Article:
Michael Boots, chairman of the White House's Council on Environmental Quality, made clear that by expanding protected areas, the administration sought to balance the need to preserve a range of marine species with concerns from the fishing industry, which had warned about the economic impact of curtailing deep-sea fishing areas.

"We thought [the monument decision] was a good way to balance what the science was telling us was important to protect and the needs of those who use the area," Boots said.


The administration said in a statement late Wednesday that "expanding the monument will more fully protect the deep coral reefs, seamounts, and marine ecosystems unique to this part of the world, which are also among the most vulnerable areas to the impacts of climate change and ocean acidification."


In June, when he first announced his intent to expand the monument, Obama said, "I'm using my authority as president to protect some of our nation's most pristine marine monuments, just like we do on land."


The June announcement was followed by a public comment period and further analysis by the White House, officials said. Thousands of people submitted comments, with many conservation groups and scientists offering their support. Some fishing and cannery groups, as well as a few members of the U.S. Congress opposed the expansion, citing the potential a loss of commercial fishing grounds. 


Norse said that the newly protected areas will safeguard endangered seabirds and other key species, including five endangered sea turtle species (such as loggerheads and leatherbacks), sooty terns and other terns, silky sharks and oceanic whitetip sharks, beaked whales, manta rays, red-tailed tropic birds, and deep-sea corals.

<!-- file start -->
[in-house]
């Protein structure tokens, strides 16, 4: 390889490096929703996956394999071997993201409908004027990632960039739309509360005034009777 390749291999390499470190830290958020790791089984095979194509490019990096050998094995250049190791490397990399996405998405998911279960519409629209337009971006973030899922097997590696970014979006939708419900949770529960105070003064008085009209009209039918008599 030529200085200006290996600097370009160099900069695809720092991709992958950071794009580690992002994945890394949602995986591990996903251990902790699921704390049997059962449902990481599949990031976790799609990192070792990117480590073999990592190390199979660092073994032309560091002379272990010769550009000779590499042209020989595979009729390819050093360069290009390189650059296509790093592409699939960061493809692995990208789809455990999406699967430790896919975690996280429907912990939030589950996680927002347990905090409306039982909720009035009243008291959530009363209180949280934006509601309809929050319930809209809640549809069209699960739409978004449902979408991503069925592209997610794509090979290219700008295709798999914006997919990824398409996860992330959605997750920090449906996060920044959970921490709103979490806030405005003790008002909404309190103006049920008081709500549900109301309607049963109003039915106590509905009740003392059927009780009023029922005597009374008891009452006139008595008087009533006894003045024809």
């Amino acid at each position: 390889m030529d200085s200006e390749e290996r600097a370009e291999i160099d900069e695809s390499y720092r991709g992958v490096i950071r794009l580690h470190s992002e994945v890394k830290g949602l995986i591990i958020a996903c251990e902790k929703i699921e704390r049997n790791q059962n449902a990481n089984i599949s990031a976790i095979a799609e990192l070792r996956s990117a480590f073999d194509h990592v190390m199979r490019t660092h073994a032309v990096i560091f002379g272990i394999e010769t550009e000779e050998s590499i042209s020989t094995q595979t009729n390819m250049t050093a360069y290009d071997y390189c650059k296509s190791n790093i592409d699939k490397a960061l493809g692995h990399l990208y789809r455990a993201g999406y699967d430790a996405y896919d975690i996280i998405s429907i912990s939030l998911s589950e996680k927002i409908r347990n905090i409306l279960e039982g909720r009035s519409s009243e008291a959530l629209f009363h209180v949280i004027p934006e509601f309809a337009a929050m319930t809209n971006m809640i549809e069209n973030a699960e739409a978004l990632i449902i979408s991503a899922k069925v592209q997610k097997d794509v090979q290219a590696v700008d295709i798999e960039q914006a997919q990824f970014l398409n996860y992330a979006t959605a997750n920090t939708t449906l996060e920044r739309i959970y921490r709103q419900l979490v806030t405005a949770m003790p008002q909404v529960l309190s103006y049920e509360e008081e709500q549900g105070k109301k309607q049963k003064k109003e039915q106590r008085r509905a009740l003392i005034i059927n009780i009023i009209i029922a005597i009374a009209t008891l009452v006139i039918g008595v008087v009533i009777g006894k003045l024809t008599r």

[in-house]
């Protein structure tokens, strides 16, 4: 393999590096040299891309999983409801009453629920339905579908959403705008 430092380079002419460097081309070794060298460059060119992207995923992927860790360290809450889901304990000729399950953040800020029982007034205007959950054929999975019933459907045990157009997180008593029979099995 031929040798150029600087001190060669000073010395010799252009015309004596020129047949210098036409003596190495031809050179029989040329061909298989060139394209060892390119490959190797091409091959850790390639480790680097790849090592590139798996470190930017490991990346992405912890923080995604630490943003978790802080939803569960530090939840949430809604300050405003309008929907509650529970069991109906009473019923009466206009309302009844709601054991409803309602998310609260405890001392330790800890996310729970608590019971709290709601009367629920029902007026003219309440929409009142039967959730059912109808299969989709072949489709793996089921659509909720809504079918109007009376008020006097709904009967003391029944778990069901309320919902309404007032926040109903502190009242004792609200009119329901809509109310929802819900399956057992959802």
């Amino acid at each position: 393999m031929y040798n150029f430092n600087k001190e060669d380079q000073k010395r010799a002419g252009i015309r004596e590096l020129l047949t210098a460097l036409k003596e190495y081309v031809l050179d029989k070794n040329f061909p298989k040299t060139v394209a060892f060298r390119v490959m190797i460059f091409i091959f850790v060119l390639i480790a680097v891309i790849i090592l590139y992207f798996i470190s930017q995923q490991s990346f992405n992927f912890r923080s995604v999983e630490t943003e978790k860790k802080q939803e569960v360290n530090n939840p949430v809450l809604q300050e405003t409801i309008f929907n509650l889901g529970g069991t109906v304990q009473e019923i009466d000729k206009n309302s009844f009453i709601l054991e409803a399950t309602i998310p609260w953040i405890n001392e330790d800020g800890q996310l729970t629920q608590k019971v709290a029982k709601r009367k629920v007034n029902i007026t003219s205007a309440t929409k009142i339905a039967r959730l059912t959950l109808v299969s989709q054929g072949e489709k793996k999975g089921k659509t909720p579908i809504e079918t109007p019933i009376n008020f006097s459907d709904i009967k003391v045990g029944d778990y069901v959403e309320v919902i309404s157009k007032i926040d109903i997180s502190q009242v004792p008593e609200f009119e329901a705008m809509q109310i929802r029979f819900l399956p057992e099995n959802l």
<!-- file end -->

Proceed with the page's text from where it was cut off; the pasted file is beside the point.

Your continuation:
The expanded monument will help ensure that "there are some places that are as pristine as possible for as long as possible," Norse said. "I think a hundred years from now, people will be praising Barack Obama for having the vision to protect the Pacific remote islands."


"A Big Step"


Obama's Democratic administration is building on a national monument that was first created by his predecessor, Republican President George W. Bush, suggesting that "ocean protection may be one of the last bipartisan issues" in the politically divided United States, says David Helvarg, the author of several books on the ocean and the founder of the advocacy group Blue Frontier Campaign.

Democratic and Republican presidents going all the way back to Teddy Roosevelt, a Republican who served from 1901 to 1909, have used the 1906 Antiquities Act to designate national monuments. The law requires simply that an area be unique and considered worthy of protection for future generations. This is the 12th time Obama has used his authority under the Antiquities Act to protect environmental areas.

The area being protected by the administration will expand the protected areas from 50 miles offshore to 200 miles offshore around three areas—Wake Island, Johnston Atoll, and Jarvis Island—the maximum reach of the United States’ exclusive economic zone. The current 50-mile offshore protections around the Howland and Baker islands, and Kingman Reef and Palmyra Atoll, will not change.